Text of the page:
New Schools





Winning Change for Eastside Schools


In 2002, InnerCity Struggle youth leaders started a campaign to improve school conditions at Garfield High School.


They started by surveying over 1,200 students at Garfield. Overwhelming, students identified the main problem to be overcrowding. 


After learning that the process for identifying a site had dragged on for over 5 years and that East LA could possibly lose matching state funds for the building of the new high school, InnerCity Struggle decided to press the issue in a very public way.


InnerCity Struggle organized hundreds of parents, youth and residents to get involved in a petition drive.  They educated the community, parents and students about the high drop-out rates and low college going rates at Garfield demonstrating the need for the new school.  Within two months InnerCity Struggle youth and parent leaders collected over 5,000 signatures in support of the construction of a new high school. 


After many delegations to School Board Members and district officials, in June of 2004, over

400 students, parents, teachers and community members marched to LAUSD demanding that they approve the construction of this long overdue new school.  Not only was a new high school approved, InnerCity Struggle ensured that the plan included a new elementary school.  We were so proud to learn that this victory fulfilled one of the original demands of the 1968 student movement.  The elementary school, named after William R. Anton, a well-respected East LA education leader opened this September.  The new high school will open in September 2010 and will allow for Garfield to return to a traditional school schedule.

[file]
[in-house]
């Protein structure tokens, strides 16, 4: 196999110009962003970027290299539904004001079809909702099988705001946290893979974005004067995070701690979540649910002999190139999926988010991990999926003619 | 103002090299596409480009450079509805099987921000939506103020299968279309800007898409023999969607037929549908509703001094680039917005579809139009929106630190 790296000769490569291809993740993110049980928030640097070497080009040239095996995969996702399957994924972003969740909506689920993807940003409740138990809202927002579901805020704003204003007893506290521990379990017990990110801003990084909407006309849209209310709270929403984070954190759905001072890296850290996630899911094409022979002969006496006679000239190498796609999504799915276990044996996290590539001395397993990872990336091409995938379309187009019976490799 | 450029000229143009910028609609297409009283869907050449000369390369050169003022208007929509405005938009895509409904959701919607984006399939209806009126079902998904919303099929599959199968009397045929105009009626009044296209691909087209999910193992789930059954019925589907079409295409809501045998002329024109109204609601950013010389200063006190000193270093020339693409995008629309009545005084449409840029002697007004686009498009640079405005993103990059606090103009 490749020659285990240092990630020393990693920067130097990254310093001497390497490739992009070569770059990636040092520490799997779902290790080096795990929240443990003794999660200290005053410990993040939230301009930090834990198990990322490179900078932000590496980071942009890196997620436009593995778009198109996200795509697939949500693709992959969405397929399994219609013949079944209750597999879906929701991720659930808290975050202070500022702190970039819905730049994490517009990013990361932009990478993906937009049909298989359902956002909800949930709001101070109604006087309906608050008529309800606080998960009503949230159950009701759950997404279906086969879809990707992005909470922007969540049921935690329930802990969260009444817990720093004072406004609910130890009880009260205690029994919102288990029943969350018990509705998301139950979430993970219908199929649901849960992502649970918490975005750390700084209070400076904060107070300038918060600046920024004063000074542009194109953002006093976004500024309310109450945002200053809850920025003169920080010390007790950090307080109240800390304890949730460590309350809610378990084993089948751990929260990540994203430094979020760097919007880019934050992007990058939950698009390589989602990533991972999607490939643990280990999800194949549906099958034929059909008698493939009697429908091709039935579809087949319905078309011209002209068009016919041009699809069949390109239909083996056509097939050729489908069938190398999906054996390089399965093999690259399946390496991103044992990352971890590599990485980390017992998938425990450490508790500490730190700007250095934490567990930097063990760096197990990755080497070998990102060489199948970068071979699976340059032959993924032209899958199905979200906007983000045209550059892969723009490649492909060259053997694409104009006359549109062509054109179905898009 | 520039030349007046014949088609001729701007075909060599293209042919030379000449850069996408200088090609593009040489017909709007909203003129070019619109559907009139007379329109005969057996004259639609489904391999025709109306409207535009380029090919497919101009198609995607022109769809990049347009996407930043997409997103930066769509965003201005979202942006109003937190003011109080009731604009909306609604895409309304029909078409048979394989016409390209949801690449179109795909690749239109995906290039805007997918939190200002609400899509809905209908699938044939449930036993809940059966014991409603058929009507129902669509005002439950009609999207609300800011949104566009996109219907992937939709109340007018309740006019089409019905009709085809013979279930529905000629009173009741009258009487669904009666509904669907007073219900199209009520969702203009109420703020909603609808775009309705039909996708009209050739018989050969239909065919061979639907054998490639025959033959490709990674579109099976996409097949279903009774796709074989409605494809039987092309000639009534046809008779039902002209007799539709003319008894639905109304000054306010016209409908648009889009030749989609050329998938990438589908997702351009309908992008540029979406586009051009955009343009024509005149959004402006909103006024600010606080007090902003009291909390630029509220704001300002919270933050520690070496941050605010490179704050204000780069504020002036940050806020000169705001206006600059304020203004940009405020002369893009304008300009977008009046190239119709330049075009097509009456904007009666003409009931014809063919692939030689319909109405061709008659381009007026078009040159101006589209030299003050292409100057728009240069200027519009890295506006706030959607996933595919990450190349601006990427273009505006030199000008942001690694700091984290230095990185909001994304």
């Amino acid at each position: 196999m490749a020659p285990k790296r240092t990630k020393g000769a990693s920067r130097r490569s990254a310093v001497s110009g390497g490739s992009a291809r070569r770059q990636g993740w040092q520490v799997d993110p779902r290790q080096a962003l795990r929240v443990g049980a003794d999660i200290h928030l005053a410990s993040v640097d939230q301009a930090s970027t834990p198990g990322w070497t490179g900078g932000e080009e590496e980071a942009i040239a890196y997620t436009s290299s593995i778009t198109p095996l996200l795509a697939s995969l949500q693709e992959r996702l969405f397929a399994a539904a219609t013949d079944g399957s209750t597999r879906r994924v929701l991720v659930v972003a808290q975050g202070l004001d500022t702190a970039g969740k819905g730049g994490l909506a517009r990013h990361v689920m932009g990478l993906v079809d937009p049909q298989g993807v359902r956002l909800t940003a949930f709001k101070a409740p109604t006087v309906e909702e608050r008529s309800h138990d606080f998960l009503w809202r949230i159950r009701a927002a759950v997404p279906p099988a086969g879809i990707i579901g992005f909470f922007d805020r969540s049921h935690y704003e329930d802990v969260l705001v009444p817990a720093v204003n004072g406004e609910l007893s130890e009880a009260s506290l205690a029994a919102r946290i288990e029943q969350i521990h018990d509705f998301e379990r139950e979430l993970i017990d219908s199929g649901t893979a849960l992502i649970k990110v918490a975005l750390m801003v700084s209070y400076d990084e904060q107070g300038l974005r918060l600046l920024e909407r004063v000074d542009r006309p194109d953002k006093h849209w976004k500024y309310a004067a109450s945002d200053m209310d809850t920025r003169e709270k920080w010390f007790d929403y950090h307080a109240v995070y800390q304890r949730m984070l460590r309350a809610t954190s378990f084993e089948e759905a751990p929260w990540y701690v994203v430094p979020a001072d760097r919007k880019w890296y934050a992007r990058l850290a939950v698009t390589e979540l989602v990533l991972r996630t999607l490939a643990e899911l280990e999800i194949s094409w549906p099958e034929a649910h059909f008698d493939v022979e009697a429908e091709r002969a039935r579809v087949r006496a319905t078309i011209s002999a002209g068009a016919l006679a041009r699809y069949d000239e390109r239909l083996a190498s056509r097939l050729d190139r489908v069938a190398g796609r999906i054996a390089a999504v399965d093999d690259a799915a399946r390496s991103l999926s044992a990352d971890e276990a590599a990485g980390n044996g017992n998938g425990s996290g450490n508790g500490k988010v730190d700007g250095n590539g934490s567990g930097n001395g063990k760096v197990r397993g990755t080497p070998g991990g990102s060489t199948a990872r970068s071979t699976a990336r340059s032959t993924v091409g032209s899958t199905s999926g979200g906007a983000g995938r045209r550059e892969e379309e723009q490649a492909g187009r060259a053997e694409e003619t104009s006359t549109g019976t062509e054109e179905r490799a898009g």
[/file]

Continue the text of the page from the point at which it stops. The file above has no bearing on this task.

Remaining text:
This new campus represents the East LA community's spirit to stand up and let their voices be heard.  The parent and youth leaders understood that East LA students could no longer afford to pay the price of overcrowded classrooms- that this community could no longer afford to be ill prepared for the demands of a 21st century workforce.


The new school is named after a local hero: Esteban E. Torres, a former community organizer, founder of TELACU and former Congressman that represented East Los Angeles.


"I fought for the new school to make a change for future students because one year I was forced to sit on the edge of a science laboratory counter because there were just not enough desks for all the 63 students in my physiology class."

- Maria Salcedo, former youth member, Garfield and UCLA Alumnus


Featured Film:  Estudiantes Unidos!